Intel recently reached a new agreement with Micron over the supply of 3D XPoint flash memory, and analysts believe they have paid Micron more money to continue to be available for 3D XPoint products. After ending its partnership with Micron on NAND and 3D XPoint, Intel also sold its stake in the 3D XPoint production plant, forcing it to buy 3D XPoint products from Micron.
This supply relationship has been going on for a long time, but Intel has not yet transferred the 3D XPoint to Fab 68 production in Dalian, so they still do not have a separate 3D XPoint production capacity.
But Intel doesn’t seem to be making money on apothan, their 3D XPoint product. Some analysts believe Intel lost $2 billion on 3D XPoint products in 2017 and $1.5 billion in 2019. This means that, while The onsic price is high, its profit margins may be very limited in practice.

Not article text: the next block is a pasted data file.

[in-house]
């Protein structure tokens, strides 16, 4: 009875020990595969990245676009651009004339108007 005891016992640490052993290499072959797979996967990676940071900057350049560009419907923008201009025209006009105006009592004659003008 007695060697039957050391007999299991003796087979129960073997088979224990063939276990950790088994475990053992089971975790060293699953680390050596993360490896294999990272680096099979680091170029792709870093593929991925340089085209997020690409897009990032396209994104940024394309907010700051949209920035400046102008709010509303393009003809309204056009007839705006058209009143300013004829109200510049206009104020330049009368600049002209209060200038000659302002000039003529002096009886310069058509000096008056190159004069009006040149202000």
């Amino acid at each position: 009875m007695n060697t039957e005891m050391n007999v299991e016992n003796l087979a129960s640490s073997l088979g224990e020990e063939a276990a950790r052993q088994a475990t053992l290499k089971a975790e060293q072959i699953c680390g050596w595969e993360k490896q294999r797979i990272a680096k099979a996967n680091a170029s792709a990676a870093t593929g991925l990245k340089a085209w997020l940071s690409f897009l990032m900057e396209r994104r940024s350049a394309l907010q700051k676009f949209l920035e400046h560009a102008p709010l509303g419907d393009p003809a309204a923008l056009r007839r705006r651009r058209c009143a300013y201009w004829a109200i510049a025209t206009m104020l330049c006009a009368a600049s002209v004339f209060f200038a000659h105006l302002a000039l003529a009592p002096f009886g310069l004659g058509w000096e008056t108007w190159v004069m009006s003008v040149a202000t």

Although Micron is sitting in the factory, it is still only on paper to release its own 3D XPoint products, and there are not many initiatives to drive the marketization of 3D XPoint products. Intel is different, they are continuing to promote 3D XPoint, and after the introduction of the 3D XPoint-based Aiton SSD, they continue to introduce hybrid SSDs using 3D XPoint as buffer media and Aoten non-volatile memory in the form of DIMM interfaces. And add corresponding support to your own processor. These moves suggest that Intel believes that 3D XPoint will have a bigger stage, so it’s understandable to pay more for Micron.